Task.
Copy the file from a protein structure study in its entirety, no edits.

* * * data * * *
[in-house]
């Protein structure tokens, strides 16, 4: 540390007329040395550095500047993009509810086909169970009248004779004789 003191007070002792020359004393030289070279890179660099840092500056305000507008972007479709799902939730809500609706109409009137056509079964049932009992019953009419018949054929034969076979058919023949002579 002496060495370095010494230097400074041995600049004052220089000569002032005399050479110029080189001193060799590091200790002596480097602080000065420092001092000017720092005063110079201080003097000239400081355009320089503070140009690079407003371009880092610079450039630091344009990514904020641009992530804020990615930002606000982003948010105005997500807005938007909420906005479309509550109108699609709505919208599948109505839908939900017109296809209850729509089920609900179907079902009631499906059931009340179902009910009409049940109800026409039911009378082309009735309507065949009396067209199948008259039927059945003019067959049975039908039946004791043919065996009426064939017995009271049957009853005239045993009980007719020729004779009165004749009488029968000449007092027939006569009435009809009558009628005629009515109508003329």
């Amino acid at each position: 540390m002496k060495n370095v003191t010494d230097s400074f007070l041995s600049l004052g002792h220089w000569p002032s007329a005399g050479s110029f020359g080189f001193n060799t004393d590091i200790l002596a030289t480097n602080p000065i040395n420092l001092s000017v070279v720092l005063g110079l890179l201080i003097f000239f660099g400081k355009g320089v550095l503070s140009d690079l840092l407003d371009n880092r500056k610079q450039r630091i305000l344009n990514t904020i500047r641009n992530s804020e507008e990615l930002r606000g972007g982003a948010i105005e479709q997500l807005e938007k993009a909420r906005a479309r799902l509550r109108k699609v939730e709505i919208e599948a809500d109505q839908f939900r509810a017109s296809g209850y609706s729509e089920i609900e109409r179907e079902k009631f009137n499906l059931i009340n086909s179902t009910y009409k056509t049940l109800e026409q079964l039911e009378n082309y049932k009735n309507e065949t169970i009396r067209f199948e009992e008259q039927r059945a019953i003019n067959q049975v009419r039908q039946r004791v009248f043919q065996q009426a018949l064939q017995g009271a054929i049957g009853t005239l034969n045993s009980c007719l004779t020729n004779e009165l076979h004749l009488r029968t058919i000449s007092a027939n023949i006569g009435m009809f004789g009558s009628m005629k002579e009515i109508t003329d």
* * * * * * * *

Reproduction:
[in-house]
């Protein structure tokens, strides 16, 4: 540390007329040395550095500047993009509810086909169970009248004779004789 003191007070002792020359004393030289070279890179660099840092500056305000507008972007479709799902939730809500609706109409009137056509079964049932009992019953009419018949054929034969076979058919023949002579 002496060495370095010494230097400074041995600049004052220089000569002032005399050479110029080189001193060799590091200790002596480097602080000065420092001092000017720092005063110079201080003097000239400081355009320089503070140009690079407003371009880092610079450039630091344009990514904020641009992530804020990615930002606000982003948010105005997500807005938007909420906005479309509550109108699609709505919208599948109505839908939900017109296809209850729509089920609900179907079902009631499906059931009340179902009910009409049940109800026409039911009378082309009735309507065949009396067209199948008259039927059945003019067959049975039908039946004791043919065996009426064939017995009271049957009853005239045993009980007719020729004779009165004749009488029968000449007092027939006569009435009809009558009628005629009515109508003329």
């Amino acid at each position: 540390m002496k060495n370095v003191t010494d230097s400074f007070l041995s600049l004052g002792h220089w000569p002032s007329a005399g050479s110029f020359g080189f001193n060799t004393d590091i200790l002596a030289t480097n602080p000065i040395n420092l001092s000017v070279v720092l005063g110079l890179l201080i003097f000239f660099g400081k355009g320089v550095l503070s140009d690079l840092l407003d371009n880092r500056k610079q450039r630091i305000l344009n990514t904020i500047r641009n992530s804020e507008e990615l930002r606000g972007g982003a948010i105005e479709q997500l807005e938007k993009a909420r906005a479309r799902l509550r109108k699609v939730e709505i919208e599948a809500d109505q839908f939900r509810a017109s296809g209850y609706s729509e089920i609900e109409r179907e079902k009631f009137n499906l059931i009340n086909s179902t009910y009409k056509t049940l109800e026409q079964l039911e009378n082309y049932k009735n309507e065949t169970i009396r067209f199948e009992e008259q039927r059945a019953i003019n067959q049975v009419r039908q039946r004791v009248f043919q065996q009426a018949l064939q017995g009271a054929i049957g009853t005239l034969n045993s009980c007719l004779t020729n004779e009165l076979h004749l009488r029968t058919i000449s007092a027939n023949i006569g009435m009809f004789g009558s009628m005629k002579e009515i109508t003329d």